First and foremost, I thank all of the wrestlers who shared their lives with
me. I am truly grateful for their openness, vitality, and passion. I hope that
they appreciate this work despite my critical stance.
After the wrestlers, there is no one I thank more than Justine Stehle.
She supported me in countless ways for what felt like a countless number
of years. She’s one of the sharpest and most focused in the bunch, and her
insights were invaluable. Thank you, Justine, for always keeping things in
perspective and for reveling in the wrestling world (almost as much as
Michael Schwartz changed my relationship to sociology and, subse-
quently, life itself. I cannot thank him enough for always believing in me.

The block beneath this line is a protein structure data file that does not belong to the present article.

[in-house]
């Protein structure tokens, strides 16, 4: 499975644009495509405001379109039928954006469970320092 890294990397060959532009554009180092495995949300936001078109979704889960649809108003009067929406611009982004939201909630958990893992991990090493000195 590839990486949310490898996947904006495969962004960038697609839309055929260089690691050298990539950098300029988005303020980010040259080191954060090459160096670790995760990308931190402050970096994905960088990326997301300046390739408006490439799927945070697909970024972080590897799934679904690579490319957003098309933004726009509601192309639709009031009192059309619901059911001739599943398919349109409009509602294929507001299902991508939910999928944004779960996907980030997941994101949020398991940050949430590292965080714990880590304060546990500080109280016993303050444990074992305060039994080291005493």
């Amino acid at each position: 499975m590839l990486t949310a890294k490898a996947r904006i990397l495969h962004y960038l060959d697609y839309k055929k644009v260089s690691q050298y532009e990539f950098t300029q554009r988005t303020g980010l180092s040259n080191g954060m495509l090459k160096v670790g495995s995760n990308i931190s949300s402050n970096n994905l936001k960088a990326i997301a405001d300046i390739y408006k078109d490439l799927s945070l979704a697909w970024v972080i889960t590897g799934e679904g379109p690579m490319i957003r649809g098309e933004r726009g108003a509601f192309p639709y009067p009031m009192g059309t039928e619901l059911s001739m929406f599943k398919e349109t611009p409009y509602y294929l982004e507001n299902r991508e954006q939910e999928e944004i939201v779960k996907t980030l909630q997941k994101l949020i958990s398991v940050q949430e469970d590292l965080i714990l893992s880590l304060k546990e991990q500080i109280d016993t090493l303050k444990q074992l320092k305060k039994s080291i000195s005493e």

I have never known anyone as accomplished, influential, and skilled as
he is (nor so lacking in the unfortunate pretenses that often accompany
these qualities). Thank you, Michael, for being a loving, fatherly friend. I
hope one day to be able to offer my students the devotion, wisdom, and
love that you give yours.
No one has done as much to help me bring this book through to com-
pletion as Javier Auyero. Thank you, Javier, for being so attentive, so thor-
ough, and so damn quick to write back—and for letting me take full ad-
vantage of your great mind! You have been the epitome of reliability. You
inspired me to do ethnography and always to work harder and go further.
I’m very grateful for your mentorship and fantastic energy. If I produce
even a quarter of the high- quality scholarship you produce, I will consider
myself an academic success. Not sure what you run on (other than maté),
but I want some. Thank you, too, to Michael Kimmel for his important